You formed various associations (largely based on who was around you - associations with people with a viewpoint, values, and taboos).
If you were to change any one of these influences, your belief system would be different. Suppose you had been born in the Middle Ages as a serf in the fields in France. Can you see that if you had, virtually all of your beliefs would be altered? See if you can perform similar reflective experiments of your own. For example, imagine other changes in these influences and then imaginatively compare some of the beliefs you likely would have with the beliefs you actually do have. You will begin to appreciate how much you, and every other human, are a product of influences over which you, and they, had little or no control. Neither you nor we directed these influences upon us. Their effects, clearly, were both good and bad.
If, for example, we assume that many of these influences engendered false beliefs in us, it follows that in our minds right now there are false beliefs and we are acting on them. Yet, notice that the mind has no mechanism for screening out false beliefs. We all carry around in our minds prejudices from our culture, prejudices from where we were born and raised, prejudices from our parents, and prejudices from our friends and associates. Finding ways to locate those flawed beliefs and replace them with more reasonable ones is part of the agenda of critical thinking.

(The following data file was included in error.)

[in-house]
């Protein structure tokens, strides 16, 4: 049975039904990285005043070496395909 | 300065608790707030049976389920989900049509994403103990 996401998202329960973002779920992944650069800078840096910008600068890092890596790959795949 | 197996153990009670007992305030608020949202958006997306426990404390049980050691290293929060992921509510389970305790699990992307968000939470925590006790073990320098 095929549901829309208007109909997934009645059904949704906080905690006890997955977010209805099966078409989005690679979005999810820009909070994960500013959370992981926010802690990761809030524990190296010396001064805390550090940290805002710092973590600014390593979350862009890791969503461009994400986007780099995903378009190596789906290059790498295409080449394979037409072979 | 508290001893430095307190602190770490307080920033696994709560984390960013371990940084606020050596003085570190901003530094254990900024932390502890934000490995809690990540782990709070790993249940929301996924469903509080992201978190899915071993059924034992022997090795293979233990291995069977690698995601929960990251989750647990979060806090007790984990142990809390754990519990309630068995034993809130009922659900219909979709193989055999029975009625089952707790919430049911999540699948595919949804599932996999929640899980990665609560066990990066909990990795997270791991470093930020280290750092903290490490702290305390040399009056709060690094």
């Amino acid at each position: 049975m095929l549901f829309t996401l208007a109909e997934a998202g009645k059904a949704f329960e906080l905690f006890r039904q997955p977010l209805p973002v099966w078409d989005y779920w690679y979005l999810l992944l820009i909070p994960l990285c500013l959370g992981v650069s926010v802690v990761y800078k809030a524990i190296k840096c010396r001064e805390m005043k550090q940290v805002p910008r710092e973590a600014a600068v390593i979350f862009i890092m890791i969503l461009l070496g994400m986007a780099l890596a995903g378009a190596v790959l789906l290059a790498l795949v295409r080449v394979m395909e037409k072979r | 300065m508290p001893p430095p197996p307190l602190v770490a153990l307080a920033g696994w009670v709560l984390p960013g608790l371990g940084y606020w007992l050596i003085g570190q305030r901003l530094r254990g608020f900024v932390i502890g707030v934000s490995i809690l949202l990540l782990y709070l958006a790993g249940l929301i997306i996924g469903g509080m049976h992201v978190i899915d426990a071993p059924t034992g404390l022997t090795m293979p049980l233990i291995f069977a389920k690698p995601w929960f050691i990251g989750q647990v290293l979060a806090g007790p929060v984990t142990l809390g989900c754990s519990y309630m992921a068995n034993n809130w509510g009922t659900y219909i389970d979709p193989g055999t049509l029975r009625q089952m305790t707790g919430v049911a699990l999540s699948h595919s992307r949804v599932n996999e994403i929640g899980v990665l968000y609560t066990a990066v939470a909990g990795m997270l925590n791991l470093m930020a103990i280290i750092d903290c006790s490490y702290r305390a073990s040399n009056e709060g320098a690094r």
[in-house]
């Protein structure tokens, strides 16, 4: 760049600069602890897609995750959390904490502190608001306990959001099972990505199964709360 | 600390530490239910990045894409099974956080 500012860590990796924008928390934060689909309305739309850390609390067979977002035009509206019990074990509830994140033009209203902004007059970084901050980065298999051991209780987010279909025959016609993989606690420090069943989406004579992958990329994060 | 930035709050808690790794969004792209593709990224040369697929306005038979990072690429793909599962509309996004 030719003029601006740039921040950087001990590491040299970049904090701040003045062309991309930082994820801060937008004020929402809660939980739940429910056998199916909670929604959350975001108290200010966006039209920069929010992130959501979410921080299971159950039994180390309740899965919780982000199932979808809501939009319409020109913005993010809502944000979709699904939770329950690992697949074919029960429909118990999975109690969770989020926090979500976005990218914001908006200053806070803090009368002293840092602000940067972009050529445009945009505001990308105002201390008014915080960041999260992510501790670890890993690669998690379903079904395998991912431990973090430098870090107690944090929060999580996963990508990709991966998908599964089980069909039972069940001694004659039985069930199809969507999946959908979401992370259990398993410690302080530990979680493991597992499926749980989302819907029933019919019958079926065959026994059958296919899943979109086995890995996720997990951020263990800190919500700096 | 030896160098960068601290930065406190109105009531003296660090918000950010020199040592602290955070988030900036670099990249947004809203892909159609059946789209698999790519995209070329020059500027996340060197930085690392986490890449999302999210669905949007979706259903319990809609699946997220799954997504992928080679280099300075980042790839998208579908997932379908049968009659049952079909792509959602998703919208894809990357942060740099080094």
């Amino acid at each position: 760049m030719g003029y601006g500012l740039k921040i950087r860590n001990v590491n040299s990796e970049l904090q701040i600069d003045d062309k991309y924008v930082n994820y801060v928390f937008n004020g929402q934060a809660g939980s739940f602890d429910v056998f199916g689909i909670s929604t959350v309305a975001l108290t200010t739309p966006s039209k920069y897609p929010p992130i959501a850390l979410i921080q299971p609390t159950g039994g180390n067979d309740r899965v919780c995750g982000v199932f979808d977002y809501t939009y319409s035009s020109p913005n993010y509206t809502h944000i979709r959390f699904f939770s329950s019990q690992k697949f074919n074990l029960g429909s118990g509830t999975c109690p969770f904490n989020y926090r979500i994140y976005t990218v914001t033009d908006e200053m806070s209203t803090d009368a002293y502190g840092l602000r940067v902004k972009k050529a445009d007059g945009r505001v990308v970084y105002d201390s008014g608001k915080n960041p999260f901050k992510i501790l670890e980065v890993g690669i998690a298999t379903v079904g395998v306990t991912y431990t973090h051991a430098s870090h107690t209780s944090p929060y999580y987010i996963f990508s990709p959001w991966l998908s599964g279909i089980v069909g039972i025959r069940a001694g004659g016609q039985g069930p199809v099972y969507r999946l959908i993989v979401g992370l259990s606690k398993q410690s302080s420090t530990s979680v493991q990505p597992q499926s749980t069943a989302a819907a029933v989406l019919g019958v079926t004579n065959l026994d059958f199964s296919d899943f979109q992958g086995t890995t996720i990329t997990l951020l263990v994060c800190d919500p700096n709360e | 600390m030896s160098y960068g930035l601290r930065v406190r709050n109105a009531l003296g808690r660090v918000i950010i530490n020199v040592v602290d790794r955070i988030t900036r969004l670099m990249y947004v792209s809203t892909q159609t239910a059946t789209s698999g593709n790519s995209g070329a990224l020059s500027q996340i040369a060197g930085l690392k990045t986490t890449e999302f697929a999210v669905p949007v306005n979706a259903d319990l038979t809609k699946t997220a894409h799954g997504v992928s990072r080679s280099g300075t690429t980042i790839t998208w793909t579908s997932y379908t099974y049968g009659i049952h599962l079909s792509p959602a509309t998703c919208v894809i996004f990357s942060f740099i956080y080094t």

Another way to look at the forces, rational and irrational that shaped our minds is in terms of "modes of influence."
For example, we think within a variety of domains: sociological, philosophical, ethical, intellectual, anthropological, ideological, political, economical, historical, biological, theological, and psychological. We ended up with our particular beliefs because we were influenced to do so in the following ways:
Vocational: our minds are influenced by our work environment;
Sociological: our minds are influenced by the social groups to which we belong;
Philosophical: our minds are influenced by our personal philosophy;
Ethical: our minds are influenced by the extent to which we behave in accordance with our obligations and the way we define our obligations;
Intellectual: our minds are influenced by the ideas we hold, by the manner in which we reason and deal with abstractions and abstract systems;
Anthropological: our minds are influenced by cultural practices, mores, and taboos;
Ideological and political: our minds are influenced by the structure of power and its use by interest groups around us;
Economic: our minds are influenced by the economic conditions under which we live;